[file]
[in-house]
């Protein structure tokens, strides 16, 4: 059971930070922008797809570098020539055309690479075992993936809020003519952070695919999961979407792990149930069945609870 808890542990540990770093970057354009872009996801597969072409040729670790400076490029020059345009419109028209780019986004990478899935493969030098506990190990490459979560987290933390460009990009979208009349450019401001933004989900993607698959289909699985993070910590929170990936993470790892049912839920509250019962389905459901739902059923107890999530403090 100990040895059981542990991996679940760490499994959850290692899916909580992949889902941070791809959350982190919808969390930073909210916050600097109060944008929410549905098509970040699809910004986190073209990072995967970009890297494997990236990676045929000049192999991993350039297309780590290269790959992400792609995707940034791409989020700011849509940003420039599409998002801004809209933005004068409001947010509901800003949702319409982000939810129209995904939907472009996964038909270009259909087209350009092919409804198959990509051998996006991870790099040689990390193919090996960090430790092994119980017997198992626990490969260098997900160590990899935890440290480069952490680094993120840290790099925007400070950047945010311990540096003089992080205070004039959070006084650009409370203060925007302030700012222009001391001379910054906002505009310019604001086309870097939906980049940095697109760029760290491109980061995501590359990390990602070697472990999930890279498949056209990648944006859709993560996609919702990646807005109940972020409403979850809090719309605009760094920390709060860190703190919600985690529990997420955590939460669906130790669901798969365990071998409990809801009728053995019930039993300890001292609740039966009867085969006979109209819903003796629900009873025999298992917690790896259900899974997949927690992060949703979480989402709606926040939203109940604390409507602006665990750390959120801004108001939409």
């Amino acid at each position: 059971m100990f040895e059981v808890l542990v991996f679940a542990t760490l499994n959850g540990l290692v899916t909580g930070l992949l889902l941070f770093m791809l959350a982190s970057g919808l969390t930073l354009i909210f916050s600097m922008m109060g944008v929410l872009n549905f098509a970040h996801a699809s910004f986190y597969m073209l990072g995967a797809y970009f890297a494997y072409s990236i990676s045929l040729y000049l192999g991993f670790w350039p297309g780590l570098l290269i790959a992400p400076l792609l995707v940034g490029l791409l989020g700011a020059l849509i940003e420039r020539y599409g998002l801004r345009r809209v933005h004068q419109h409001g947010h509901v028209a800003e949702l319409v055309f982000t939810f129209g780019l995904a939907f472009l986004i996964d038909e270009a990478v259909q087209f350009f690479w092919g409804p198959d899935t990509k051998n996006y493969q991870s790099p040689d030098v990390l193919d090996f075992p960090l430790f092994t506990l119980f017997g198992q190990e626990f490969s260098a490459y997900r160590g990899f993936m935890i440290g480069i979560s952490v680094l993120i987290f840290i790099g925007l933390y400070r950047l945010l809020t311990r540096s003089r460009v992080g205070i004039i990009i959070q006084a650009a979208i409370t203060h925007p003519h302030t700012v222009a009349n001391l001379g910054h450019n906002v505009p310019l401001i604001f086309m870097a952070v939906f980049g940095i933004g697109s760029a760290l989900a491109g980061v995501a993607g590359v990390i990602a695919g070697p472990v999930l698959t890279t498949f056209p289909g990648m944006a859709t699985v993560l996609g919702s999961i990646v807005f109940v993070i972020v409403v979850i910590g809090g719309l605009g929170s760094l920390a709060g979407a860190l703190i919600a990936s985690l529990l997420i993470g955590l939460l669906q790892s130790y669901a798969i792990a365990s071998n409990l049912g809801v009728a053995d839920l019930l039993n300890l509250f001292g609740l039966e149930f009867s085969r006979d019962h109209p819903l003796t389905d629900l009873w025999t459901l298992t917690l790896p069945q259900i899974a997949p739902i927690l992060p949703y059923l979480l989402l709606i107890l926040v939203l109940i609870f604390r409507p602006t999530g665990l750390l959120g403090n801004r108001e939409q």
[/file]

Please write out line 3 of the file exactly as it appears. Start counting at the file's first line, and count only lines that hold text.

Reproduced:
């Amino acid at each position: 059971m100990f040895e059981v808890l542990v991996f679940a542990t760490l499994n959850g540990l290692v899916t909580g930070l992949l889902l941070f770093m791809l959350a982190s970057g919808l969390t930073l354009i909210f916050s600097m922008m109060g944008v929410l872009n549905f098509a970040h996801a699809s910004f986190y597969m073209l990072g995967a797809y970009f890297a494997y072409s990236i990676s045929l040729y000049l192999g991993f670790w350039p297309g780590l570098l290269i790959a992400p400076l792609l995707v940034g490029l791409l989020g700011a020059l849509i940003e420039r020539y599409g998002l801004r345009r809209v933005h004068q419109h409001g947010h509901v028209a800003e949702l319409v055309f982000t939810f129209g780019l995904a939907f472009l986004i996964d038909e270009a990478v259909q087209f350009f690479w092919g409804p198959d899935t990509k051998n996006y493969q991870s790099p040689d030098v990390l193919d090996f075992p960090l430790f092994t506990l119980f017997g198992q190990e626990f490969s260098a490459y997900r160590g990899f993936m935890i440290g480069i979560s952490v680094l993120i987290f840290i790099g925007l933390y400070r950047l945010l809020t311990r540096s003089r460009v992080g205070i004039i990009i959070q006084a650009a979208i409370t203060h925007p003519h302030t700012v222009a009349n001391l001379g910054h450019n906002v505009p310019l401001i604001f086309m870097a952070v939906f980049g940095i933004g697109s760029a760290l989900a491109g980061v995501a993607g590359v990390i990602a695919g070697p472990v999930l698959t890279t498949f056209p289909g990648m944006a859709t699985v993560l996609g919702s999961i990646v807005f109940v993070i972020v409403v979850i910590g809090g719309l605009g929170s760094l920390a709060g979407a860190l703190i919600a990936s985690l529990l997420i993470g955590l939460l669906q790892s130790y669901a798969i792990a365990s071998n409990l049912g809801v009728a053995d839920l019930l039993n300890l509250f001292g609740l039966e149930f009867s085969r006979d019962h109209p819903l003796t389905d629900l009873w025999t459901l298992t917690l790896p069945q259900i899974a997949p739902i927690l992060p949703y059923l979480l989402l709606i107890l926040v939203l109940i609870f604390r409507p602006t999530g665990l750390l959120g403090n801004r108001e939409q």